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## A Discontinuous Petrov-Galerkin Methodology for Incompressible Flow

Typical solutions of incompressible flow problems involve both fine- and large-scale phenomena, so that a uniform finite element mesh of sufficient granularity is at best wasteful of computational resources, and at worst infeasible because of resource limitations. Thus, adaptive mesh refinements are desirable. In industry, the adaptivity schemes used are ad hoc, requiring a domain expert to predict features of the solution. A badly chosen mesh may cause the code to take considerably longer to converge, or fail to converge altogether.

Typically, the Navier-Stokes solve is just one component in an optimization loop, which means that failures requiring human intervention are costly. Our aim, therefore, is to develop a solver for the incompressible Navier-Stokes equations that provides robust adaptivity starting from a coarse mesh. By robust, we mean both that the solver always converges to a solution in predictable time, and that the adaptive scheme is independent of the problem - no special expertise is required for adaptivity. The cornerstone of our approach is the discontinuous Petrov-Galerkin (DPG) finite element methodology of Demkowicz and Gopalakrishnan [1,2].

Whereas Bubnov-Galerkin methods use the same function space for both test and trial functions, Petrov-Galerkin methods allow the spaces for test and trial functions to differ. In DPG, the test functions are computed on the fly so that the solution residual is minimized in the energy norm. For a very broad class of well-posed problems, DPG offers provably optimal convergence rates with a modest stability constant - the "inf-sup" constants governing the convergence are mesh-independent, and of the same order as those governing the continuous problem [5]. In some of our experiments, DPG not only achieves the optimal rates, but gets very close to the best solution available in the discrete space.

DPG also provides an accurate mechanism for measuring the error, and this can be used to drive adaptive mesh refinements. Central to our study of these problems has been the use and further development of Camellia [4], a toolbox we developed for solving DPG problems which uses Sandia's Trilinos library of packages [3]. At present, Camellia supports 2D meshes of triangles and quads of variable polynomial order, provides mechanisms for rapid specification of DPG variational forms, supports h- and p- refinements, and supports distributed computation of the stiffness matrix, among other features.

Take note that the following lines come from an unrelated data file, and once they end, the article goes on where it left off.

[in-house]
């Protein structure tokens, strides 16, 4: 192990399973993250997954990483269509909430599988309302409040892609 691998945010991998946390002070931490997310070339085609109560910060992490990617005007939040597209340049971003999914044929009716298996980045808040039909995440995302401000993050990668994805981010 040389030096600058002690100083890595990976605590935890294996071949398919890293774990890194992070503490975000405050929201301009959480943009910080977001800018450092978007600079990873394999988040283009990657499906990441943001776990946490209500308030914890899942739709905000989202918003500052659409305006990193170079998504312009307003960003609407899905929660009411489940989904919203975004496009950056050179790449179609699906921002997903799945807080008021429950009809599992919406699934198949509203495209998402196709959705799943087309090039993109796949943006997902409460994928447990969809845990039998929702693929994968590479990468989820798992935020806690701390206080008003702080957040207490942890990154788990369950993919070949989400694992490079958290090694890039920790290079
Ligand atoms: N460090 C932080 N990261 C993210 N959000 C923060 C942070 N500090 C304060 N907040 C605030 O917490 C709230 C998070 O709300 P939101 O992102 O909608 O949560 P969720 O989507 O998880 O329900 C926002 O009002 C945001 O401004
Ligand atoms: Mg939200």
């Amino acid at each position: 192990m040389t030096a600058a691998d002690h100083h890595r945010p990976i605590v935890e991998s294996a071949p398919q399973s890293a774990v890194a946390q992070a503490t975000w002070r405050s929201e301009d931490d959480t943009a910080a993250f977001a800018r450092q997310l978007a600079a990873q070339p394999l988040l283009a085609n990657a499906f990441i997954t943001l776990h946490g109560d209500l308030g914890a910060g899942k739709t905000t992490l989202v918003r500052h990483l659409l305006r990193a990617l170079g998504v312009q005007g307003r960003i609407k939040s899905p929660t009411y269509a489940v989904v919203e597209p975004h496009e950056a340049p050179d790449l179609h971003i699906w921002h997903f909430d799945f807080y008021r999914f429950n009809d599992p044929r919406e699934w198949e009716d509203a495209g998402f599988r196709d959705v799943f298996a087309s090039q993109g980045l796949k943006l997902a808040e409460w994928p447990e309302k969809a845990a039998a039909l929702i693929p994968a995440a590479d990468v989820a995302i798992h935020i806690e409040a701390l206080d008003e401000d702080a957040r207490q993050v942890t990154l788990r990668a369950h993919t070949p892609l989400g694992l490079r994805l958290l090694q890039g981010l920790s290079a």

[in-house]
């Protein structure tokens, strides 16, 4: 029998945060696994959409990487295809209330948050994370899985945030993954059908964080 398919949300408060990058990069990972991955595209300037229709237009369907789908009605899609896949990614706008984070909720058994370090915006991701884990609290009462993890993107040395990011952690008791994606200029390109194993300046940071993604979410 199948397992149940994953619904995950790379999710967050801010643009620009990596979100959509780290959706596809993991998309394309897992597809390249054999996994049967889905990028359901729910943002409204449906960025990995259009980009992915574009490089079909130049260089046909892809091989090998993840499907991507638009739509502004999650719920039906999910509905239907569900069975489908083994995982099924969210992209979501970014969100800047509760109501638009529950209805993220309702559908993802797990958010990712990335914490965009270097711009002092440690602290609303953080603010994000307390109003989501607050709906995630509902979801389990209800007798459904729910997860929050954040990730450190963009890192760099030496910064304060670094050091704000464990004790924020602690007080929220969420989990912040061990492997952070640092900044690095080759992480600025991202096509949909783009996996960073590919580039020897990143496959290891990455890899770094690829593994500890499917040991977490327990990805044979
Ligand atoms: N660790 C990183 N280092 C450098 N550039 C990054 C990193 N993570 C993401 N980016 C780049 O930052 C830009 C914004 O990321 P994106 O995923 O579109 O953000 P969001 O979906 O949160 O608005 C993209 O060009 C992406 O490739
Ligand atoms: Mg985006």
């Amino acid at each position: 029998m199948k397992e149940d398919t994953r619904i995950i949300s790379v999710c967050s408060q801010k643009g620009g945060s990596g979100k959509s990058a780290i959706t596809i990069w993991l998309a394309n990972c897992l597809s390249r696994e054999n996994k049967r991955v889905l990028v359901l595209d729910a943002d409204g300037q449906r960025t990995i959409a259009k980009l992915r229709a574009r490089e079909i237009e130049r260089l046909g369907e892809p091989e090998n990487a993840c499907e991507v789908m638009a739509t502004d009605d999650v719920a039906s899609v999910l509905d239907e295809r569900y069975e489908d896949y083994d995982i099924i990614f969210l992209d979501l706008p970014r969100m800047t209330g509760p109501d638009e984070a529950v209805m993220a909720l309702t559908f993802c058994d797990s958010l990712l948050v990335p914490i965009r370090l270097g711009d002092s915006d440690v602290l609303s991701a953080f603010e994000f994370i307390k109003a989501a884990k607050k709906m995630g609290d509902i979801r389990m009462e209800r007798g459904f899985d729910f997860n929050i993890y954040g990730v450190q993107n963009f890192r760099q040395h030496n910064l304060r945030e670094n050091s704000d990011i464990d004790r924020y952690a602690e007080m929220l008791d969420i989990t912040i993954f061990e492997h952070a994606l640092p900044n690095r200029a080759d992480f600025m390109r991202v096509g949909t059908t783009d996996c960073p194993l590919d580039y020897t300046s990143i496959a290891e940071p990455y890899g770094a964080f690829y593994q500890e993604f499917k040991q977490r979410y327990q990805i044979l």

We are adding support for meshes of arbitrary spatial dimension, space-time elements, and distributed mesh and solution representation. In this presentation, I will introduce salient features of DPG and Camellia, and their application to several 2D incompressible flow problems modeled by the Navier-Stokes equations, including the lid-driven cavity flow problem and the flow past a cylinder problem.

References:

[1] L. Demkowicz and J. Gopalakrishnan. A class of discontinuous Petrov-Galerkin methods. Part I: The transport equation. Comput. Methods Appl. Mech. Engrg., 199:1558-1572, 2010. See also ICES Report 2009-12.

[2] L. Demkowicz and J. Gopalakrishnan. A class of discontinuous Petrov-Galerkin methods. Part II: Optimal test functions. Numer. Meth. Part. D. E., 27(1):70-105, January 2011.

[3] M.A. Heroux, et al. An overview of the Trilinos project. ACM Trans. Math. Softw., 31(3):397-423, 2005.

[4] Nathan V. Roberts. Camellia: A software framework for discontinuous Petrov-Galerkin methods. Computers & Mathematics with Applications, 2014 (submitted).

[5] Nathan V. Roberts, Tan Bui-Thanh, and Leszek F. Demkowicz. The DPG method for the Stokes problem. Computers & Mathematics with Applications, 2014.